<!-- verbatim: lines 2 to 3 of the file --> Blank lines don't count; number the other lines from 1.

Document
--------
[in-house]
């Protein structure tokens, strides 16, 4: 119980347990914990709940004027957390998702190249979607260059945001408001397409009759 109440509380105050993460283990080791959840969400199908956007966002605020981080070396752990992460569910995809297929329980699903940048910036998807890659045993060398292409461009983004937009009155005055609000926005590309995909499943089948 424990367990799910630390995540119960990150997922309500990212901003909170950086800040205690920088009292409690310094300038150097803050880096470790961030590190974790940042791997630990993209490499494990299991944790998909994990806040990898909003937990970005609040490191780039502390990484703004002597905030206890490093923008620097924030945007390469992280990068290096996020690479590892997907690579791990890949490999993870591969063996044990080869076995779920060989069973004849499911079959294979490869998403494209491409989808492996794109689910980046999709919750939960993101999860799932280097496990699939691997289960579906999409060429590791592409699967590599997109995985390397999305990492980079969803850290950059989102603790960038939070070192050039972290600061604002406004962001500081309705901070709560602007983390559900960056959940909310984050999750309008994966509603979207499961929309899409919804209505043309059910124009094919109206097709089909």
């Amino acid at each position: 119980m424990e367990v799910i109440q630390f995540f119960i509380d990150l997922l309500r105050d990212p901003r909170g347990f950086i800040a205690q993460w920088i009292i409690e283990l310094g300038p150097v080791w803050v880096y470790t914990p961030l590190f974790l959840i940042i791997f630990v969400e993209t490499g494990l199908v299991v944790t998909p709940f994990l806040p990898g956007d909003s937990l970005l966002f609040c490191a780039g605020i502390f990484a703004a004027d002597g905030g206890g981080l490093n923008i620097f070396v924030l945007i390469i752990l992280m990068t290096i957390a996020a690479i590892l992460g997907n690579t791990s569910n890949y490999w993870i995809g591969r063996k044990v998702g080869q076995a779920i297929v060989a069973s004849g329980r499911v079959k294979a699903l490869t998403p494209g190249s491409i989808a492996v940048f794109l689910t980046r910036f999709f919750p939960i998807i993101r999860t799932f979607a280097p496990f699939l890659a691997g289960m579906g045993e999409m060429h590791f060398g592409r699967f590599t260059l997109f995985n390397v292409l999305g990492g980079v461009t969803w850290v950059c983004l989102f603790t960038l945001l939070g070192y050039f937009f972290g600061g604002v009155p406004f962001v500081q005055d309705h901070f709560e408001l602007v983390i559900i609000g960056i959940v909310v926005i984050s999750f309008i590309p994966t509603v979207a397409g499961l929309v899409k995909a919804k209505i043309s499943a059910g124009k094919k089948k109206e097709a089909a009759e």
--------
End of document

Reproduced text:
């Protein structure tokens, strides 16, 4: 119980347990914990709940004027957390998702190249979607260059945001408001397409009759 109440509380105050993460283990080791959840969400199908956007966002605020981080070396752990992460569910995809297929329980699903940048910036998807890659045993060398292409461009983004937009009155005055609000926005590309995909499943089948 424990367990799910630390995540119960990150997922309500990212901003909170950086800040205690920088009292409690310094300038150097803050880096470790961030590190974790940042791997630990993209490499494990299991944790998909994990806040990898909003937990970005609040490191780039502390990484703004002597905030206890490093923008620097924030945007390469992280990068290096996020690479590892997907690579791990890949490999993870591969063996044990080869076995779920060989069973004849499911079959294979490869998403494209491409989808492996794109689910980046999709919750939960993101999860799932280097496990699939691997289960579906999409060429590791592409699967590599997109995985390397999305990492980079969803850290950059989102603790960038939070070192050039972290600061604002406004962001500081309705901070709560602007983390559900960056959940909310984050999750309008994966509603979207499961929309899409919804209505043309059910124009094919109206097709089909």
């Amino acid at each position: 119980m424990e367990v799910i109440q630390f995540f119960i509380d990150l997922l309500r105050d990212p901003r909170g347990f950086i800040a205690q993460w920088i009292i409690e283990l310094g300038p150097v080791w803050v880096y470790t914990p961030l590190f974790l959840i940042i791997f630990v969400e993209t490499g494990l199908v299991v944790t998909p709940f994990l806040p990898g956007d909003s937990l970005l966002f609040c490191a780039g605020i502390f990484a703004a004027d002597g905030g206890g981080l490093n923008i620097f070396v924030l945007i390469i752990l992280m990068t290096i957390a996020a690479i590892l992460g997907n690579t791990s569910n890949y490999w993870i995809g591969r063996k044990v998702g080869q076995a779920i297929v060989a069973s004849g329980r499911v079959k294979a699903l490869t998403p494209g190249s491409i989808a492996v940048f794109l689910t980046r910036f999709f919750p939960i998807i993101r999860t799932f979607a280097p496990f699939l890659a691997g289960m579906g045993e999409m060429h590791f060398g592409r699967f590599t260059l997109f995985n390397v292409l999305g990492g980079v461009t969803w850290v950059c983004l989102f603790t960038l945001l939070g070192y050039f937009f972290g600061g604002v009155p406004f962001v500081q005055d309705h901070f709560e408001l602007v983390i559900i609000g960056i959940v909310v926005i984050s999750f309008i590309p994966t509603v979207a397409g499961l929309v899409k995909a919804k209505i043309s499943a059910g124009k094919k089948k109206e097709a089909a009759e």